|Bid||0.0000 x 0|
|Ask||0.0000 x 0|
|Day's Range||28.2100 - 28.5650|
|52 Week Range||27.0500 - 39.5000|
|Beta (3Y Monthly)||1.48|
|PE Ratio (TTM)||5.63|
|Forward Dividend & Yield||1.57 (5.66%)|
|1y Target Est||N/A|
The report is part of the U.S. Commerce Department’s probe into whether to impose levies on automobiles, vans and light trucks as well as car parts. Commerce has until February to hand its findings to President Donald Trump, who previously threatened a 25 percent tariff on imported cars. European carmakers, despite exemptions for their output from U.S. and Mexican factories, will be hardest hit, alongside imports from Japan and South Korea, RBC Capital Markets analysts said Tuesday.
Moody's Investors Service ("Moody's") today affirmed Nemak, S.A.B. de C.V.'s (Nemak) Ba1 senior unsecured and corporate family ratings. At the same time, Moody's changed the ratings outlook to ...
BERLIN—BMW AG’s automotive earnings plunged in the third quarter, as the luxury-car maker became the most recent victim of a confluence of economics and politics that is buffeting the global auto industry. Auto makers such as BMW, Daimler AG, Ford Motor Co., Fiat Chrysler Automobiles NV and Volkswagen AG are contending with several headwinds, including President Trump’s confrontational trade policies, uncertainty over Brexit, European efforts to combat global warming with ever tougher emissions rules and weaker demand for new vehicles in major markets. After years of easy profits and high growth, the German auto industry—one of Europe’s flagship sectors—also is facing longer-term structural challenges, such as technological shifts and the emergence of new competitors.
The world’s second-biggest luxury carmaker reported third-quarter earnings that missed expectations, striking a somber tone that contrasted with rivals Mercedes-Benz owner Daimler AG and Volkswagen AG. It’s too early to say whether things will look up in 2019, with the company preparing for trade wars, costs from Brexit, and “regulatory challenges,” Chief Financial Officer Nicolas Peter told reporters on a call. Return on sales from automaking, a key profit measure, nearly halved during the third quarter, hit by trade tensions, higher provisions and pricing pressure.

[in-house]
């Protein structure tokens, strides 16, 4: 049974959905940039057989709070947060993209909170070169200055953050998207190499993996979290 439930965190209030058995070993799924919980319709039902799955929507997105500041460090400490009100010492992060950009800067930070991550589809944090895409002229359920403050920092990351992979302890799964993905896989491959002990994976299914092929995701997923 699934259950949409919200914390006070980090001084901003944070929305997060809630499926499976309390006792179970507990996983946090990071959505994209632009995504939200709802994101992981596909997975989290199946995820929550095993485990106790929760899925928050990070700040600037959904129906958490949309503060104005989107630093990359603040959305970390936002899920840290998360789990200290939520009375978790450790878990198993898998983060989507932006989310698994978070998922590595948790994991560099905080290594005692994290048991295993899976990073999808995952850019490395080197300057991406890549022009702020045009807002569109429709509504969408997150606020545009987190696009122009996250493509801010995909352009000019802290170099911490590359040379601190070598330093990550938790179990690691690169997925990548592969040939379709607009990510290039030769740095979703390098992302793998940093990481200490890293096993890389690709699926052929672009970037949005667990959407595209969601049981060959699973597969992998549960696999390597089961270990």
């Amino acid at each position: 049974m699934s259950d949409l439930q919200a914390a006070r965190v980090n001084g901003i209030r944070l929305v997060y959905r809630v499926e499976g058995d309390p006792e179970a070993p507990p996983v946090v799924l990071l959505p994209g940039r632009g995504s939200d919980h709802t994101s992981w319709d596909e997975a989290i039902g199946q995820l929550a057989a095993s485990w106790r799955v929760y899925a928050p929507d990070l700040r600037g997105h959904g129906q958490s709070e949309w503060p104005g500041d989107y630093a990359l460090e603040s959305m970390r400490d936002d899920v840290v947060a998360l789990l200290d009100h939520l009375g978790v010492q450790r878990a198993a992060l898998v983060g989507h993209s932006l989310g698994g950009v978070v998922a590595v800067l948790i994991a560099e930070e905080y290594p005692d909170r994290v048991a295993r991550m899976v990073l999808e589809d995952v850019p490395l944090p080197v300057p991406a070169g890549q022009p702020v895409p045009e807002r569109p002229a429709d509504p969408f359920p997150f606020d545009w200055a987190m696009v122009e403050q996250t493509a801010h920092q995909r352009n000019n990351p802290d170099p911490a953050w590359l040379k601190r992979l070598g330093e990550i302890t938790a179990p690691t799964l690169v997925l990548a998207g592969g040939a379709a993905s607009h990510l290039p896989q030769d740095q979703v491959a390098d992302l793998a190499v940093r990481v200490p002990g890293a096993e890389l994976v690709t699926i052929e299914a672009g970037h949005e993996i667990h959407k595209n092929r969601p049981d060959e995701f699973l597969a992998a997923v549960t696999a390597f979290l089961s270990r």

BMW (BMWG.DE) has beefed up its logistics to include air freight options as part of contingency plans to prepare itself for Britain's exit from the European Union, Chief Executive Harald Krueger said on Wednesday. "We have also taken measures to secure supply routes by air," Krueger said in response to a question about the carmaker's contingency plans to help ensure a smooth supply of components while politicians haggle over the terms of Britain's exit from the European Union. BMW hopes that Britain will remain part of the common market, but the Munich-based carmaker is making plans to prepare for a possible "hard Brexit", Krueger said on a conference call to discuss the company's third-quarter earnings.
AG (BMW.XE) on Wednesday confirmed its guidance as it posted lower third-quarter net profit after being hit by the effects of new emissions rules, the resulting pricing competition and global trade tensions. Net profit fell to 1.38 billion euros ($1.57 billion) in the quarter from EUR1.82 billion a year earlier. BMW said earnings before interest and taxes fell 27% to EUR1.75 billion from EUR2.38 billion.
Many investors are still learning about the various metrics that can be useful when analysing a stock. This article is for those who would like to learn about Return On Read More...